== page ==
Members at a local gun club explain how grants from the national rifle association help to keep the place running.

At the Gem City Gun Club, safety, is learned through education.

 "If you can't be safe, then you shouldn't be handling a firearm."

Club Treasurer. And NRA- certified instructor, Joe Paradisi.

"With these juniors out here, they're all taught to respect a firearm, it is not a toy." Paradisi said

            It's here that he and fellow certified instructors work side-by-side with children and teens to show them the proper ways to handle a gun.

It's an opportunity to help kids, and teach them about safety. Teach them about what's right before they learn something from like a video game or something like that."

            15-year-old Amanda Wright competes in state rifle tournaments, and she says the program teaches more than just how to shoot a target.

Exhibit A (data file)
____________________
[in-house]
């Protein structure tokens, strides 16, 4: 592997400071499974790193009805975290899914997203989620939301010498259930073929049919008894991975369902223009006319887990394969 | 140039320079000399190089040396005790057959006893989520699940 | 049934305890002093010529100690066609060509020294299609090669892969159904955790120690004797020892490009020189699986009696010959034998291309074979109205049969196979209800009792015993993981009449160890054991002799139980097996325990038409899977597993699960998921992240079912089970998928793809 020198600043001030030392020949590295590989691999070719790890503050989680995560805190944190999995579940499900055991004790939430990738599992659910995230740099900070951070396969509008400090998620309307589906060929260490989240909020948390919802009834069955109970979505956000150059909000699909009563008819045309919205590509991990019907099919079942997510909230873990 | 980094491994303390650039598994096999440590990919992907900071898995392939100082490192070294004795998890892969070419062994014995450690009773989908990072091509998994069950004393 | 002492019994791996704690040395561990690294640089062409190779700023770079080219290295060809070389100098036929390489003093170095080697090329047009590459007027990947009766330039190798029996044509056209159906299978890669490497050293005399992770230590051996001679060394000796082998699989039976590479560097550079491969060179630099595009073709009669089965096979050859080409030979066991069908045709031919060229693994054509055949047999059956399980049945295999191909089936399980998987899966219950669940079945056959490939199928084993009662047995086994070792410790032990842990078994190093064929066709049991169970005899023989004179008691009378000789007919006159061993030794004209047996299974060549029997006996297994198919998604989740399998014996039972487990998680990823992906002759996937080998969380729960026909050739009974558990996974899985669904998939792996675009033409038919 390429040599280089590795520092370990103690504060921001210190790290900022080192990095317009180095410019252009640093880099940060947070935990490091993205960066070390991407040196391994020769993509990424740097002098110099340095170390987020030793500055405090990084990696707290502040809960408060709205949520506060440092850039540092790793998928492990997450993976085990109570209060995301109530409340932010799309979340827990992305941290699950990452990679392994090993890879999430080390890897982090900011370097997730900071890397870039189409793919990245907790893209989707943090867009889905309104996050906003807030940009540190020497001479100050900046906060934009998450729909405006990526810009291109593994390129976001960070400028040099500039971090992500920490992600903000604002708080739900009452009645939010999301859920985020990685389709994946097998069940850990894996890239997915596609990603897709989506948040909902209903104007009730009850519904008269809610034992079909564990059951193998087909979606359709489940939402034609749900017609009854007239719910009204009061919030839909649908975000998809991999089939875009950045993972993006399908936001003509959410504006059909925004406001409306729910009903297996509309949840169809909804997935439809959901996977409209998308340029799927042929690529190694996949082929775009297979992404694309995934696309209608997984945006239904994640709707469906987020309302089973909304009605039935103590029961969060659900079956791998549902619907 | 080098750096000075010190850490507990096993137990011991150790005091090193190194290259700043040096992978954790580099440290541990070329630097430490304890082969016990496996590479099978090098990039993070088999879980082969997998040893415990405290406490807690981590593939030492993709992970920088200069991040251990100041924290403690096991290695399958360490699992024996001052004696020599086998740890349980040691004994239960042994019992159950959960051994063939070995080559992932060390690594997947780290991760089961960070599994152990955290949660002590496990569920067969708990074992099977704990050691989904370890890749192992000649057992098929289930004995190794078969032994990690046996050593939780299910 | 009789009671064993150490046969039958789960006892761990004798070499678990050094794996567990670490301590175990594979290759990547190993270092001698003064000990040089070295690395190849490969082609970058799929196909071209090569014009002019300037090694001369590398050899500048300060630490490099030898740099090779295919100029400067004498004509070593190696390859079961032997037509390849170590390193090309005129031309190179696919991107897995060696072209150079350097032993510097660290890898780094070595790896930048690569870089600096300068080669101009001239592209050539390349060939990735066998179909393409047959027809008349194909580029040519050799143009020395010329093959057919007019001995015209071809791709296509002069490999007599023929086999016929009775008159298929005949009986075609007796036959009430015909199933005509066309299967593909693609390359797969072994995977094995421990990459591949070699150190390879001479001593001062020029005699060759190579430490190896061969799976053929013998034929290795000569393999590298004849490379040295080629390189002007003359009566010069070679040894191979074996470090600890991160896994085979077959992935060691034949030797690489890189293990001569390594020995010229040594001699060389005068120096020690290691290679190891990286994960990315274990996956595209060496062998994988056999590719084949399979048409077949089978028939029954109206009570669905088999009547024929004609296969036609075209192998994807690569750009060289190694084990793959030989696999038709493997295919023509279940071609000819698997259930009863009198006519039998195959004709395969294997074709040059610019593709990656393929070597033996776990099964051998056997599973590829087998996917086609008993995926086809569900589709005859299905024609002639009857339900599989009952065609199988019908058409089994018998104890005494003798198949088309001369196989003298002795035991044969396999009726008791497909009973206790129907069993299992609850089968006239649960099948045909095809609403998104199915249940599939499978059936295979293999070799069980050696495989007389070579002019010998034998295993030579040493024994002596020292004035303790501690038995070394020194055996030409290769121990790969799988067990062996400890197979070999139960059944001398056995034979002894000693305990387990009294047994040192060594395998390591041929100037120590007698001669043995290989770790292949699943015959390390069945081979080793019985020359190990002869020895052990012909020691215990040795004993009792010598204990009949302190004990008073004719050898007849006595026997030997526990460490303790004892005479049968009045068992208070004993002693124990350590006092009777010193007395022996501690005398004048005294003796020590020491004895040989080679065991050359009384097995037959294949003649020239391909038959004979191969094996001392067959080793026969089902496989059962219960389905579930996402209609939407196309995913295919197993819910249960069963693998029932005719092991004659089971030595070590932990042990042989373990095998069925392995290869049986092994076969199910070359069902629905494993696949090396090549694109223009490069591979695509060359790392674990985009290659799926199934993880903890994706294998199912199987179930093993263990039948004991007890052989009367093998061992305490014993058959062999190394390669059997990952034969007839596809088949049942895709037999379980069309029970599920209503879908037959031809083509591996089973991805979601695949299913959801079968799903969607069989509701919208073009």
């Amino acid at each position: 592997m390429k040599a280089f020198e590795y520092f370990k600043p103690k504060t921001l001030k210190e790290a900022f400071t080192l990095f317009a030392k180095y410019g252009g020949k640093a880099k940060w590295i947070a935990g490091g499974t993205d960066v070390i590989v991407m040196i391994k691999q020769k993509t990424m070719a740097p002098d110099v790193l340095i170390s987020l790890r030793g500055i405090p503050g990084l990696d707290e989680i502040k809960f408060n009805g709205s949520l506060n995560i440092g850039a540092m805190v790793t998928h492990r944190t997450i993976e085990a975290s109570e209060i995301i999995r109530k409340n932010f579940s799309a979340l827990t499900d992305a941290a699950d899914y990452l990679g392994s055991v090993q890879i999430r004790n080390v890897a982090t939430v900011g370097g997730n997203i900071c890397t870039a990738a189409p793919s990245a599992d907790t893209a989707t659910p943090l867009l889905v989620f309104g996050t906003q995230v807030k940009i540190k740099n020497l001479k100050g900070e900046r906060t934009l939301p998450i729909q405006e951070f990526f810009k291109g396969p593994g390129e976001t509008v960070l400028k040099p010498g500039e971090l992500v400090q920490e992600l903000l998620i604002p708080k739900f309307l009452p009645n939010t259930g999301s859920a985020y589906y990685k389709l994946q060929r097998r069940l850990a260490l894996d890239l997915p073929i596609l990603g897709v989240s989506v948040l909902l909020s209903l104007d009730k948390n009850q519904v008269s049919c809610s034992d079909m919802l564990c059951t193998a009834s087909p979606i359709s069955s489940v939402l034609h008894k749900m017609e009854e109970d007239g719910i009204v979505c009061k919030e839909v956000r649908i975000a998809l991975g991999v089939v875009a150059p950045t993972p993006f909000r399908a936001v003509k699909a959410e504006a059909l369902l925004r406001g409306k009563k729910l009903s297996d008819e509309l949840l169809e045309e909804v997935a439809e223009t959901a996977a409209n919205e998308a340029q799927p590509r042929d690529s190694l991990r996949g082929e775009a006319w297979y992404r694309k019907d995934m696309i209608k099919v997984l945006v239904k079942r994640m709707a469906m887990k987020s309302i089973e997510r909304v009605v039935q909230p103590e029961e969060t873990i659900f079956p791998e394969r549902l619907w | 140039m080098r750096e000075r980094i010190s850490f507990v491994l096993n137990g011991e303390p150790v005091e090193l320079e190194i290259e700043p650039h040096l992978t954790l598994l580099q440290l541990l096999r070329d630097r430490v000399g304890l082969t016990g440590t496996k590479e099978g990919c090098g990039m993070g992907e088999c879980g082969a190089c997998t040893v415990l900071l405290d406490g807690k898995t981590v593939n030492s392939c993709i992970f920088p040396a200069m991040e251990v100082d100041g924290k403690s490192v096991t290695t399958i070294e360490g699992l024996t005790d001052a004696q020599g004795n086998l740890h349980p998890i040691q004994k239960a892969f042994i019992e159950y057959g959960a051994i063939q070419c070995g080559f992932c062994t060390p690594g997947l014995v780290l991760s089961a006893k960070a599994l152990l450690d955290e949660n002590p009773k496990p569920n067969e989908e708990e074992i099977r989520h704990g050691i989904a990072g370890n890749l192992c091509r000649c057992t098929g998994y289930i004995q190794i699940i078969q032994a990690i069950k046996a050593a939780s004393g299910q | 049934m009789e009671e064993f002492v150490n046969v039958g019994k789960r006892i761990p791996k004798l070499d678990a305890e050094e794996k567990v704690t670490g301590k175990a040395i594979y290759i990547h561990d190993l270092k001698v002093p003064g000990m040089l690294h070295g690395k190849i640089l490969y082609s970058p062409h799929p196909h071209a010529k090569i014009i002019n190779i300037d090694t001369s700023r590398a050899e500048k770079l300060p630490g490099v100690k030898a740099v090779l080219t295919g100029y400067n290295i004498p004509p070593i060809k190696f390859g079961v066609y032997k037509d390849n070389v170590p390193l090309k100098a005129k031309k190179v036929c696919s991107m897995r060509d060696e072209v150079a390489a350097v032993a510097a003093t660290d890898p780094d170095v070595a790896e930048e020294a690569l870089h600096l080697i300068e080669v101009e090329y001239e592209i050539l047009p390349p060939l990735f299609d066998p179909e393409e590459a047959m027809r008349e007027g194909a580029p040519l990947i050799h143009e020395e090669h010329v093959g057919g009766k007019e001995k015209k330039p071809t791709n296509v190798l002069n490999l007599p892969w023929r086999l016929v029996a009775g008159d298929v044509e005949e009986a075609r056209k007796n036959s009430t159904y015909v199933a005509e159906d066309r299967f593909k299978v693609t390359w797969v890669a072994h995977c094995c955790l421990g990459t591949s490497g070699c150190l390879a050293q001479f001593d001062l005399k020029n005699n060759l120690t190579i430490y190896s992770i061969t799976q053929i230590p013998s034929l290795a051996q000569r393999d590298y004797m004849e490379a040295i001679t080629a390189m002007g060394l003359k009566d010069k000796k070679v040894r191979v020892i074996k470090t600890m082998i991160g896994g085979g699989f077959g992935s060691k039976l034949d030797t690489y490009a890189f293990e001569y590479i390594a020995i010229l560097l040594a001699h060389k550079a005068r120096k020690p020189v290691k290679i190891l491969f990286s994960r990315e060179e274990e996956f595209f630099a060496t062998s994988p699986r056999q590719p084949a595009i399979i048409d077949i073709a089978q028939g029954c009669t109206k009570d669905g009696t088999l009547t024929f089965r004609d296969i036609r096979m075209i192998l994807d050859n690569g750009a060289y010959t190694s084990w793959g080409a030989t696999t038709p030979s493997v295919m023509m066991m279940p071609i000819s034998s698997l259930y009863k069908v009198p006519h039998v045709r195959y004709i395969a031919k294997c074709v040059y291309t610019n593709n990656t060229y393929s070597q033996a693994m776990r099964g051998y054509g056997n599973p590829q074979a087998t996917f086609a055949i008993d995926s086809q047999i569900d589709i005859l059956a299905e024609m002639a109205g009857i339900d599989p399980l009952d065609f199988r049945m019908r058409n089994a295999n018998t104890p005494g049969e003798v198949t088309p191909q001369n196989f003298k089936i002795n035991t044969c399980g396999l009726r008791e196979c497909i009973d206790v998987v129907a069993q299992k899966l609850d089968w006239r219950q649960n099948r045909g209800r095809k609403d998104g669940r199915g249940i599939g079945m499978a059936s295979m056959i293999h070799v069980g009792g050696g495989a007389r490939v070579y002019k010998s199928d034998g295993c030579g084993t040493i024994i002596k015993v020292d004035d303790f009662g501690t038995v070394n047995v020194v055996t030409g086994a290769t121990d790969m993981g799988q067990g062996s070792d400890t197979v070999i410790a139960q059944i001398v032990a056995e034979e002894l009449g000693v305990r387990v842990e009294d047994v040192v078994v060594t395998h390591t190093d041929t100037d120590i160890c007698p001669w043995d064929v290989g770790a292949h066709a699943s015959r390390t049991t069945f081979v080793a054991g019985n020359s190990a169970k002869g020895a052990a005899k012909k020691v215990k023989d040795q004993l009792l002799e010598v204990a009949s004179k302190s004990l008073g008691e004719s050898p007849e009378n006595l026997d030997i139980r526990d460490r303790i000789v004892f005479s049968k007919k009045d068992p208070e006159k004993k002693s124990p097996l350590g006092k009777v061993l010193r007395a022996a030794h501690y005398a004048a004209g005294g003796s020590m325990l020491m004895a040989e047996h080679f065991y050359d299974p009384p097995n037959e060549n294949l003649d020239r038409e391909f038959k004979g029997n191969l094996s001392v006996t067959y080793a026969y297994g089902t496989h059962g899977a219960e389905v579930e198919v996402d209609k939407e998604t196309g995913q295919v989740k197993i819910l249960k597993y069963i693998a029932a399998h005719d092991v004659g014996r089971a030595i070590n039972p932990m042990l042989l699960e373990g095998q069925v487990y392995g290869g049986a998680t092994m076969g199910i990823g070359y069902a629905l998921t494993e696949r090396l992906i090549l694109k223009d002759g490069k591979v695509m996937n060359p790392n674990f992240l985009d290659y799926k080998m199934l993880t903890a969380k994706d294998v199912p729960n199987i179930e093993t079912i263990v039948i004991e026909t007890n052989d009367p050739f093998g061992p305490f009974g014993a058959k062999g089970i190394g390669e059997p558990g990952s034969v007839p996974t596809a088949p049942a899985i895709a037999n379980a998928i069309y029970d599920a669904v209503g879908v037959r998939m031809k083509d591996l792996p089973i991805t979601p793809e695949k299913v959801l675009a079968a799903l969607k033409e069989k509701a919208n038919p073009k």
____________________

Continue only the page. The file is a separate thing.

"Discipline is one of them. Wright said Just like, basic skills, and I use those every day."

Helping to fund new equipment for the club and youth program,  are grants through the NRA.  The grant program made headlines last week when a school board in Stroudsburg, PA, blocked a grant to the school's rifle team.

"If that was in Erie, and they rejected the funds, being a taxpayer, I would say, why wouldn't we support them?" Paradisi said

            The NRA has been a subject of ridicule from activists in the wake of recent school shootings. Going as far as to try and stop the politicians from taking donations. And while Gem City may do some of its own fundraising, Paradisi says the grants can provide a real boost to a club that depends on one.

"Why would we turn it down? Free money, no strings attached."


Paradisi says the club will be applying for an NRA grant this year.  It's to help fund a youth shotgun program, to train junior shooters in trap shooting